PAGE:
Feeding creativity

When economist Richard Florida claimed in 2002's Rise of the Creative Class that 'creativity has become the driving force of economic growth,' it was a breakthrough concept. And in the six years since he wrote the book, the idea has taken root throughout traditional creative industries.
September 1, 2008

When economist Richard Florida claimed in 2002′s Rise of the Creative Class that ‘creativity has become the driving force of economic growth,’ it was a breakthrough concept. And in the six years since he wrote the book, the idea has taken root throughout traditional creative industries.

In the UK alone, creative industries currently employ close to 550,000 people across a variety of sectors – from advertising and architecture, to design and film. According to the country’s Creative and Cultural Skills council, 200,000 more creative jobs will be generated by 2014. And in the face of the growing demand for talent, it’s becoming increasingly important to know how to suss out inventive new thinkers, and at the same time, keep the key creatives you do have content.

Members of the creative class seek out business cultures that welcome those who deviate from the norm. They want to live in diverse, tolerant, interesting and lively cities, where they are free to express themselves personally and professionally. Stock options and big paychecks are also not as high on their priority list as flexibility and a stimulating environment. In fact, a September 2007 Ipsos Reid poll found that 21% of US employees said they would change jobs, even if it meant a lower salary, to be allowed more creative freedom at work. A further 29% indicated they would move to a different city if it meant being part of a more creative community.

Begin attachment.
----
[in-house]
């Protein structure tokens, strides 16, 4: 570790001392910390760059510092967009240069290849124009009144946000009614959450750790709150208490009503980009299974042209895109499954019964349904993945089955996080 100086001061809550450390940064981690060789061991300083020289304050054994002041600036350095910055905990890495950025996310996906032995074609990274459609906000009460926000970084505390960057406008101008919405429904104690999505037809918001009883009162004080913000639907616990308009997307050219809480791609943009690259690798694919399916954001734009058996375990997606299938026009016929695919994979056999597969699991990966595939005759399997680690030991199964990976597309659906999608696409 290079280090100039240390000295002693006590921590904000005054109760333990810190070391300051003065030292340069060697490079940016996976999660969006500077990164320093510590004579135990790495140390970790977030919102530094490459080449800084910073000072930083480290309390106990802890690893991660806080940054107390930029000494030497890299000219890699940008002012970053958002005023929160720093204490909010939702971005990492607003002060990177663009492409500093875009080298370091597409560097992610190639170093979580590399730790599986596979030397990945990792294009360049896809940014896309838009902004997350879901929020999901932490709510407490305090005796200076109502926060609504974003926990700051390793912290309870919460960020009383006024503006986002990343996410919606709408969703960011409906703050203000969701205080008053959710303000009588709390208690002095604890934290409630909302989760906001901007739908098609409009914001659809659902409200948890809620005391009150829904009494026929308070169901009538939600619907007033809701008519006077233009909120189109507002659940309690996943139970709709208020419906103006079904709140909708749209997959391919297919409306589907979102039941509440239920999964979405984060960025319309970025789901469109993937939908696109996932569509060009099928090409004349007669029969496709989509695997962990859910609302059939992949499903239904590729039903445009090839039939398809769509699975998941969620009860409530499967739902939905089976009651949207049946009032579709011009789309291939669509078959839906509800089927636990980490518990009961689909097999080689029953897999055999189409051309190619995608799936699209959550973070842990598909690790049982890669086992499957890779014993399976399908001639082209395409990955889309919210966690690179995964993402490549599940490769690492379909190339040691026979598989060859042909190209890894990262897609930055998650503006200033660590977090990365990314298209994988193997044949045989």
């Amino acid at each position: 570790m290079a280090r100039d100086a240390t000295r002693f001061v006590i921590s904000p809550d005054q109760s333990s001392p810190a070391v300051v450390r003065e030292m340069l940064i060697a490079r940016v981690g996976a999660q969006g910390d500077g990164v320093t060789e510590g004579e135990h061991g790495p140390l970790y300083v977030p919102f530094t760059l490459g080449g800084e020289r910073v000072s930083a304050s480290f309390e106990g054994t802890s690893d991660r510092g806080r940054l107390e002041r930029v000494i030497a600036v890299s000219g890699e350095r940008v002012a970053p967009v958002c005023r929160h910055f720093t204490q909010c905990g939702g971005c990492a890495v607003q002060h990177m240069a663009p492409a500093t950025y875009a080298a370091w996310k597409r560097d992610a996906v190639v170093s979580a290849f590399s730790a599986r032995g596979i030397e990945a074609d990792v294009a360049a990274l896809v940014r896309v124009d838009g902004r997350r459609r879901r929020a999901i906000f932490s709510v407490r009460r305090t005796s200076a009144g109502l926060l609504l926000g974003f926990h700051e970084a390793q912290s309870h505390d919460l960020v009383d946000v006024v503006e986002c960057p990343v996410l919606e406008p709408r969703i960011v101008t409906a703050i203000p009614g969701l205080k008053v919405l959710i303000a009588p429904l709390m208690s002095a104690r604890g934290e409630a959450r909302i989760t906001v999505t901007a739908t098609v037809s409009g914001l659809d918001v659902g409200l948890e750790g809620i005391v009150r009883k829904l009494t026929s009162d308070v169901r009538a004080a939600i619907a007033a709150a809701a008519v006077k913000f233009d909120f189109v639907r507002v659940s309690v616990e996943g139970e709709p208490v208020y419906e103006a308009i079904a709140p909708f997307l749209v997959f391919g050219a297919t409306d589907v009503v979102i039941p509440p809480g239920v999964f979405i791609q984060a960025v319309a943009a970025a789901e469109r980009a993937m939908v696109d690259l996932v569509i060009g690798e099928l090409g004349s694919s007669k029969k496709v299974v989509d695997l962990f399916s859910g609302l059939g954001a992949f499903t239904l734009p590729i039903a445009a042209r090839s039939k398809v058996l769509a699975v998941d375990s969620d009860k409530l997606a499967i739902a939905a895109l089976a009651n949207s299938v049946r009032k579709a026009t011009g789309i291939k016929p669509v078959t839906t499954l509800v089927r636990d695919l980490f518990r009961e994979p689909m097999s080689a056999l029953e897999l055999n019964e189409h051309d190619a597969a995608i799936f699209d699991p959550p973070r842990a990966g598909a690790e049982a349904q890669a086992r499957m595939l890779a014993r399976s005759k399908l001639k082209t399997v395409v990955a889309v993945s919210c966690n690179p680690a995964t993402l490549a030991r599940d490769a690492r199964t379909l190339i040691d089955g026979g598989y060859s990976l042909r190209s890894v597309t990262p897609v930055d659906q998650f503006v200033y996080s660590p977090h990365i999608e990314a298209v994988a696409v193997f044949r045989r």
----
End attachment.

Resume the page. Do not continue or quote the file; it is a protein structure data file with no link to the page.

The question is how do you create such an environment in the children’s entertainment industry – which is under so much pressure that it has to evolve faster than kids outgrow their shoes?

The importance of employer branding

‘At the recruitment stage, it’s good to think through what kind of organization you want to be and what kind of people you need to make it happen,’ says Gillian Russo-Gill, founder of Cohesion HR, a UK-based consulting firm that specializes in helping staff creative-driven businesses in sectors such as digital media and communications. ‘You have to develop the culture of the organization and be quite clear about your strategy and values from the outset.’

But the sobering reality for employers is that the creative class is not necessarily a loyal group, and a solid corporate culture may not be enough to keep them interested and en pointe. The key to engagement, however, may lie in employer branding – a concept that is quickly gaining interest and credibility outside of the traditional HR circles that spawned it. An employer brand should be an organization’s values, systems, policies and behaviors towards the objectives of attracting, motivating and retaining current and potential employees. More simply put, whatever the image projected by the employer brand, it must engage the hearts and minds of employees and generate a vision that answers the question, ‘What’s in it for me?’ And more importantly, the image must match the employee experience.